Children's advocates praised the Florida Supreme Court's decision that keeps the little girl known as Baby Emily with her adoptive parents.
Unmarried men who fail to give emotional support to women pregnant with their children forfeit any right to challenge adoptions, the court said Thursday in a 5-2 decision."It will send a message, I think, to other courts," said Mary Beth Style, with the National Council for Adoption in Washington, D.C.
Baby Emily's adoptive mother, Angel Welsh, said the decision was a rebirth. "We gave birth today to a 30-pound, 391/2 inch, almost 3-year-old," she said. "We're very thankful."
Steven Pesso, the lawyer representing biological father Gary Bjorklund, said he would appeal to the U.S. Supreme Court. "It's an improper decision," Pesso said. "It's a decision that cannot hold."
But if it does, Baby Emily will grow up with her adoptive parents, in contrast to the outcomes of the nationally publicized cases of Baby Jessica and Baby Richard.
The biological fathers of all three children, born to unwed women who put them up for adoption, went to court to fight for their babies.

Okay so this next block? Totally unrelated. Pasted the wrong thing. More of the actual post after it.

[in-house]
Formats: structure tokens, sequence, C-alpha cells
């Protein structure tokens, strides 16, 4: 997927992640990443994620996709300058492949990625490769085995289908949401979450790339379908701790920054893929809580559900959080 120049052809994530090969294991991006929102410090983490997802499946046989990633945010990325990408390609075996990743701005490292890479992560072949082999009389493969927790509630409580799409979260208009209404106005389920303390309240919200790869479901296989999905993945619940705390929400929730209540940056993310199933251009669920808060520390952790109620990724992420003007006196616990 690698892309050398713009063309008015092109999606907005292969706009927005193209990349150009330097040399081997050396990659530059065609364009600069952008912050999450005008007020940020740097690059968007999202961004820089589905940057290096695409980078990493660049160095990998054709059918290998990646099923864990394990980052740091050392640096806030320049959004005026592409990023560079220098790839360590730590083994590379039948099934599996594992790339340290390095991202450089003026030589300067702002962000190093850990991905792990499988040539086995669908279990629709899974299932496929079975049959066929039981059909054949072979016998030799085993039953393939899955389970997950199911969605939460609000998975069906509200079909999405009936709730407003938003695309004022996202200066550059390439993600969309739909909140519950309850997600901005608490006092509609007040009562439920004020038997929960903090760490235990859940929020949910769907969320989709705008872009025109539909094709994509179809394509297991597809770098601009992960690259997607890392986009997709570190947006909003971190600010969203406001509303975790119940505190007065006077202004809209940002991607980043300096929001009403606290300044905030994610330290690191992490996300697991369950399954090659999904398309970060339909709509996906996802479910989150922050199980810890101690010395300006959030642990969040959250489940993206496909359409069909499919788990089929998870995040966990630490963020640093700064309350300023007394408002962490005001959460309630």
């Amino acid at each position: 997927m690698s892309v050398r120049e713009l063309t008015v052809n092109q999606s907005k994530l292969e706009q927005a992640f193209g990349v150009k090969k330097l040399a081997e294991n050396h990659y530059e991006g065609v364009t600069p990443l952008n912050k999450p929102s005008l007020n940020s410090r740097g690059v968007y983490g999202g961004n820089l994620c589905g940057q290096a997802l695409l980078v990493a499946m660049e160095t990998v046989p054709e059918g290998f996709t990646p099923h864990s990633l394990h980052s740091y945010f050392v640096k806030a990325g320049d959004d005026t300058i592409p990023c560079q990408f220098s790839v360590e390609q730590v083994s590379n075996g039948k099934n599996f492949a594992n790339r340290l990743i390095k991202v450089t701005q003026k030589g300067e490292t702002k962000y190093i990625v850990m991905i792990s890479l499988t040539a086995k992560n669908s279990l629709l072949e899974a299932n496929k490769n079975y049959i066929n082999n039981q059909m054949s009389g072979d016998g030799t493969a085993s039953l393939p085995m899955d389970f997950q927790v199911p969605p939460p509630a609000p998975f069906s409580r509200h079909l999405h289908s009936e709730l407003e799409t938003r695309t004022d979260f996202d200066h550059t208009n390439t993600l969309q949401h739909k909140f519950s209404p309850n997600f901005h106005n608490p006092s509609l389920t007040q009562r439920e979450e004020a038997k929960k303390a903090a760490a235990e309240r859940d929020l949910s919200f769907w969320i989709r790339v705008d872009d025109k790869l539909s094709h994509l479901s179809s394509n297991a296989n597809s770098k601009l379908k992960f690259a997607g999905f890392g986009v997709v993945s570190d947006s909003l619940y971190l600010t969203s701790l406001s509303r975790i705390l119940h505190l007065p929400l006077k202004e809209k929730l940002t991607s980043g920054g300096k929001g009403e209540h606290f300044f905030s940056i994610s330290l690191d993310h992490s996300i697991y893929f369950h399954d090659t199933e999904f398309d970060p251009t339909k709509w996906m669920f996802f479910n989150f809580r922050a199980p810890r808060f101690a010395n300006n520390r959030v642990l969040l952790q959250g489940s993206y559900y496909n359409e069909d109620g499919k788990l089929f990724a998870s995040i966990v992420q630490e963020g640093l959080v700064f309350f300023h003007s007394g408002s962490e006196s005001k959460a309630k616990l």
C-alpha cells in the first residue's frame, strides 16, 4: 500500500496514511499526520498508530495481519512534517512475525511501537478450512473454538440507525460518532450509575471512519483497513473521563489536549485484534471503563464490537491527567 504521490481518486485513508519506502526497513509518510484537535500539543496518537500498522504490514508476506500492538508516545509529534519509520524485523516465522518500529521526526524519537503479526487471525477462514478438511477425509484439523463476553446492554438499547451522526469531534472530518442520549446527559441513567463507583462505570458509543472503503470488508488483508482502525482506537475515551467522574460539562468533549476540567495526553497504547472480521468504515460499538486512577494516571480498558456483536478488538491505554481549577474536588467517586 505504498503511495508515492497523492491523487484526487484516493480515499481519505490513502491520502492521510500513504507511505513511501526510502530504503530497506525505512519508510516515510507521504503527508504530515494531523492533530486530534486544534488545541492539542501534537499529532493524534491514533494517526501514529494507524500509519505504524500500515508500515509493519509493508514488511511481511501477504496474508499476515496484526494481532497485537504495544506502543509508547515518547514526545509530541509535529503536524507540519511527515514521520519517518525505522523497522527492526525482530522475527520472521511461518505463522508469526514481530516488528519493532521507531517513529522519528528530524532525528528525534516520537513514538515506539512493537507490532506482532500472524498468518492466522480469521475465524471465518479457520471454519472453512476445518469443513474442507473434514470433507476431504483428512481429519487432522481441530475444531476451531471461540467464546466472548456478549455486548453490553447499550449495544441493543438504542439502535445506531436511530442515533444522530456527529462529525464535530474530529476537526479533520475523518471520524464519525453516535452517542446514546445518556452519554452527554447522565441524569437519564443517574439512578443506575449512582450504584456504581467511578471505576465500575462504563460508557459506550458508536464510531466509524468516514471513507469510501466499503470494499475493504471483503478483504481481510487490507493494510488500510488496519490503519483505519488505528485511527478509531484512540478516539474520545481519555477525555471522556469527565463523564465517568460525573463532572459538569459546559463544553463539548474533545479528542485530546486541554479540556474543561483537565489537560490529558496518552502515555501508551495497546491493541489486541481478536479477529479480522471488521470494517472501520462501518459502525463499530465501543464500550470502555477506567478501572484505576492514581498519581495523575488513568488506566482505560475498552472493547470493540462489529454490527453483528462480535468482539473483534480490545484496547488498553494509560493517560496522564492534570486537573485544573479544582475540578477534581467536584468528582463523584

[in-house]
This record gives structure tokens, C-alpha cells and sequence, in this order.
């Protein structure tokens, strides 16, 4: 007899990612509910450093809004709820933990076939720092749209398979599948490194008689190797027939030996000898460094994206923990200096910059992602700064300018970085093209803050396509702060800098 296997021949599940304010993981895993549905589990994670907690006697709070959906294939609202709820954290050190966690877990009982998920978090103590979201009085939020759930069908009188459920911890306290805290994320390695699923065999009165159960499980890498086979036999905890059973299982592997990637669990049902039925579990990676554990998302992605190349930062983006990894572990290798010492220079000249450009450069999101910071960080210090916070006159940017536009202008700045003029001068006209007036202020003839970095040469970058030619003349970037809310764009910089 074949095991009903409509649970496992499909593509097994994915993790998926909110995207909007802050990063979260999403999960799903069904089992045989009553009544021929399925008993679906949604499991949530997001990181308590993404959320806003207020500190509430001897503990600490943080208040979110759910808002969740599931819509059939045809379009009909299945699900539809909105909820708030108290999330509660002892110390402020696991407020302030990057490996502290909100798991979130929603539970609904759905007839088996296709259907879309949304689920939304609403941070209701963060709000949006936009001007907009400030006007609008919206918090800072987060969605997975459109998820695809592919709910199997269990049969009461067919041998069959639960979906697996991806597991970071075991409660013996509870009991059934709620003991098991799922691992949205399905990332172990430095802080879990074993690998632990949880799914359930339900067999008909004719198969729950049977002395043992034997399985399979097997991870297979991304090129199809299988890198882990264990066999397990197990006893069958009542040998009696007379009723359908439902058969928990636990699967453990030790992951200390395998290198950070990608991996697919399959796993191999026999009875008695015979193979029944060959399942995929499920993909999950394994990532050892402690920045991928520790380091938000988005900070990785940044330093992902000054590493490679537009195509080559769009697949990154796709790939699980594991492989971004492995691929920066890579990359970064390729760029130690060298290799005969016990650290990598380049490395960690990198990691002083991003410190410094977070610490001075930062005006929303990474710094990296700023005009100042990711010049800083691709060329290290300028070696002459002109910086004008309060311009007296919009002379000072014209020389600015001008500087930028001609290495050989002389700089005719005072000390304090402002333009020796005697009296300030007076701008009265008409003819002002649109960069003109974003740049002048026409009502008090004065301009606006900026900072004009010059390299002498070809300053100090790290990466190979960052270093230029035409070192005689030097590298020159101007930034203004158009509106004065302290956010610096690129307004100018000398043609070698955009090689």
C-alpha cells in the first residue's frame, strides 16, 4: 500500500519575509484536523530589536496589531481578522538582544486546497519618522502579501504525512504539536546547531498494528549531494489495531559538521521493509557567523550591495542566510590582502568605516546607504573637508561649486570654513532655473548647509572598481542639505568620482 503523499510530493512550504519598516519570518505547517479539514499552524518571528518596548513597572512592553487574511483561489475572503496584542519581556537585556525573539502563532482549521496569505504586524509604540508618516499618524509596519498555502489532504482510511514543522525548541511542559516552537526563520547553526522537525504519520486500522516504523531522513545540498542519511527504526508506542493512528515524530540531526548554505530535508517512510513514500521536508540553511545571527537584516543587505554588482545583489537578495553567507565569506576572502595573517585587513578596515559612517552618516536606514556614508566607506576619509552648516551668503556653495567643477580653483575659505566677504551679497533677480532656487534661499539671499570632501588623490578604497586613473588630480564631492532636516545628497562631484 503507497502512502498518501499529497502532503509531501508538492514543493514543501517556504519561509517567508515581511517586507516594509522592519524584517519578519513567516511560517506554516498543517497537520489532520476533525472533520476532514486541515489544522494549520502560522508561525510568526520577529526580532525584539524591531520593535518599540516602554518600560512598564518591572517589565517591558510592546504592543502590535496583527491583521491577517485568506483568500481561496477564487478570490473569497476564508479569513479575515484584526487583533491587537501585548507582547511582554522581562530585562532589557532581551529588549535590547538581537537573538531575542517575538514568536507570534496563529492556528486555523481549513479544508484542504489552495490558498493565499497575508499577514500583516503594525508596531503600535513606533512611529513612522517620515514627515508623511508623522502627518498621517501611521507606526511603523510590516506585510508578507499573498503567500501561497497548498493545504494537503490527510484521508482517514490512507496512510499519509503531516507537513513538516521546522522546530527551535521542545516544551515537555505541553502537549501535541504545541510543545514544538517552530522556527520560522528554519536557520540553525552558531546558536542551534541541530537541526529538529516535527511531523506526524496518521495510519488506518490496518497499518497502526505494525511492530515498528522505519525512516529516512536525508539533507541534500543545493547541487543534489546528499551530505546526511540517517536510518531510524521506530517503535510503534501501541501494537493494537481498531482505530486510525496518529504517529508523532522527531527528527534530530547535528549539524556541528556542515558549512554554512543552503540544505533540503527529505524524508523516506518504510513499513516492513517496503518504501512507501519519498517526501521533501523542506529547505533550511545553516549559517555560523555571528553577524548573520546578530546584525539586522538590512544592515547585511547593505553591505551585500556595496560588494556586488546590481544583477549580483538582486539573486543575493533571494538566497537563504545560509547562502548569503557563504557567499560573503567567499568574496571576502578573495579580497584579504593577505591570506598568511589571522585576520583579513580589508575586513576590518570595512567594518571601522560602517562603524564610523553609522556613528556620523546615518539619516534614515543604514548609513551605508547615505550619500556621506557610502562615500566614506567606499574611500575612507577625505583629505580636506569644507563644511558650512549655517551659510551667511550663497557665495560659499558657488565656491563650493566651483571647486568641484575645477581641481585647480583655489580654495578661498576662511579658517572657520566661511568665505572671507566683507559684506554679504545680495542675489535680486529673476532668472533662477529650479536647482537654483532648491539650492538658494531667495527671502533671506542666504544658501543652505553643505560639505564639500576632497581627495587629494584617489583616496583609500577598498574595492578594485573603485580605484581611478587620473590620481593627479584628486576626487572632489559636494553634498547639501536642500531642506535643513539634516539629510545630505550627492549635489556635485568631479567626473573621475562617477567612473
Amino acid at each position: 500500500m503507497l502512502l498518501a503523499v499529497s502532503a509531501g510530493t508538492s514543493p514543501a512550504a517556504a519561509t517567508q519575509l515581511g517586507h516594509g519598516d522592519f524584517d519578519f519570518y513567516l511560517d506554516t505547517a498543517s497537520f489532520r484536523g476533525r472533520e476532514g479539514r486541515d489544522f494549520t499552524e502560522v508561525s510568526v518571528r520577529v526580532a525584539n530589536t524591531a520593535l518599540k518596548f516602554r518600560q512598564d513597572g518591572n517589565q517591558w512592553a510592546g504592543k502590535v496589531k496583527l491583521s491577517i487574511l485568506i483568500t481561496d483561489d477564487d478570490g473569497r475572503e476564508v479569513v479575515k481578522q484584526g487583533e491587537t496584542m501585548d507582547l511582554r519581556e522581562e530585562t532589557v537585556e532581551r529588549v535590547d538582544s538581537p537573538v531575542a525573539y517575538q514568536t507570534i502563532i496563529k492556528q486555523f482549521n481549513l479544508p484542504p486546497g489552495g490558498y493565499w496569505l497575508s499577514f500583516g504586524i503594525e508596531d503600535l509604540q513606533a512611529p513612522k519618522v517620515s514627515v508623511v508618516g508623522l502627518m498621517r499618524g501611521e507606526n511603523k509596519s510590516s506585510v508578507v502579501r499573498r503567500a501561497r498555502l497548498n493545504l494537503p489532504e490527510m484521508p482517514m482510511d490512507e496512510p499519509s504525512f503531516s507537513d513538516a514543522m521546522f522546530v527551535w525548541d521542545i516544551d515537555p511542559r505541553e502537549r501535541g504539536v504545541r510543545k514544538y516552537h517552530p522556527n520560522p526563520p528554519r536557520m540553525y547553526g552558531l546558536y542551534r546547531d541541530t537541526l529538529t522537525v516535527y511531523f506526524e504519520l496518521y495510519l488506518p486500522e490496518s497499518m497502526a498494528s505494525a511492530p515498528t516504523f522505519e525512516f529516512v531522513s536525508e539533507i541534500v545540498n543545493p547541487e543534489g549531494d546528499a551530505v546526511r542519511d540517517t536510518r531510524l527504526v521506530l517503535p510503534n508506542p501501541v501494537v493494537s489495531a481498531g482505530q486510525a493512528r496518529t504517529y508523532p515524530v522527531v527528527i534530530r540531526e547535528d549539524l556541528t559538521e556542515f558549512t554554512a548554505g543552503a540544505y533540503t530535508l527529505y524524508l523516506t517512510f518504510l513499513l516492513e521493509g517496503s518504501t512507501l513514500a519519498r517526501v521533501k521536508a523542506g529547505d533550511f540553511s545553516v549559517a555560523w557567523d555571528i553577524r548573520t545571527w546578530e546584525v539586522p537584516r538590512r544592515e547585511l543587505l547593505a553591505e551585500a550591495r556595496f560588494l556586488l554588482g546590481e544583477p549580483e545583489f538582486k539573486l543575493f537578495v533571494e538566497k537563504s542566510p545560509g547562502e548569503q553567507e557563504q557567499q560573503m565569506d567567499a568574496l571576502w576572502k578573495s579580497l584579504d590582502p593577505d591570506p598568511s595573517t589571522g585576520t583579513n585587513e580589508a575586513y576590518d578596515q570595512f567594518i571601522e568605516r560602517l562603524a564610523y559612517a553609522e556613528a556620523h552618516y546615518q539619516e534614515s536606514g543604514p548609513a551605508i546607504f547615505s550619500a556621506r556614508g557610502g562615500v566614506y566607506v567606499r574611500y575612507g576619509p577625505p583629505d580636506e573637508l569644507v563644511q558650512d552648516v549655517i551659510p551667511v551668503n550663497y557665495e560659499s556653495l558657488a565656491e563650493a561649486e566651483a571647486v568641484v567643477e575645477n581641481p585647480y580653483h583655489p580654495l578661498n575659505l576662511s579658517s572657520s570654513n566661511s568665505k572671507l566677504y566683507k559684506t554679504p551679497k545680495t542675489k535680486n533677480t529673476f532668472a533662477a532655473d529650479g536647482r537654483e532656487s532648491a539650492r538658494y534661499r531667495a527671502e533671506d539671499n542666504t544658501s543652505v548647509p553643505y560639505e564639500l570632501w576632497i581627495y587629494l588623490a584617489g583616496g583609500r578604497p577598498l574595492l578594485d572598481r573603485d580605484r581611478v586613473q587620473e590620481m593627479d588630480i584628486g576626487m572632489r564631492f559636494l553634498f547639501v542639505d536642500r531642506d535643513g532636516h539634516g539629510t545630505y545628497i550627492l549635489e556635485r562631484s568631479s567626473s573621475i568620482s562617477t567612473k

The Iowa Supreme Court ruled in favor of the biological father of Baby Jessica, as did the Illinois Supreme Court for the biological father of Baby Richard. The U.S. Supreme Court refused to review either case.
Stephen and Angel Welsh adopted Baby Emily shortly after she was born in August 1992.
In Thursday's majority opinion, Florida's high court said the case record "reveals that (Bjorklund) showed little to no interest in the birth mother or the unborn child."
Bjorklund and Emily's biological mother, Linda Benco of Boca Raton, had lived together during the first part of her pregnancy but broke up before the baby was born.
Bjorklund, a painter with a 1977 rape conviction, claimed the baby was given up for adoption without his consent. He went to court to claim custody.
A trial judge first ruled that Bjorklund had not abandoned his daughter by the way he treated Benco. The court later reversed itself and found that Bjorklund had financially and emotionally abandoned Benco and, therefore, the child she carried.
Bjorklund appealed to the 4th District Court of Appeal. It first found that Bjorklund had not abandoned the baby but later reversed itself in a 6-5 ruling that said he had abandoned the baby both financially and emotionally during Benco's pregnancy.
- Fountain Green holds first Christmas light...
- Baby's first Christmas comes with gift of hope
- Pranks spark collection of toilet paper by...
- What to do after the presents are opened?...
- Hatch 'sorry to see' Lee called an...
- Christmas tradition: Judge visits jail to...
- Looming knee surgery inspired man to carve canes
- Once paralyzed, Mormon missionary heading...
- Hatch 'sorry to see' Lee called an... 123
- List of potential prison sites cut to... 44
- Poll: Nearly two-thirds of Utahns... 29
- Mia Love names KSL reporter to head... 18
- Pleasant Grove pizza manager arrested... 12
- Police: Gunman said he shot at trooper... 12
- Utah family making renewed push for... 9
- Judge issues summons for 'Super Dell' 9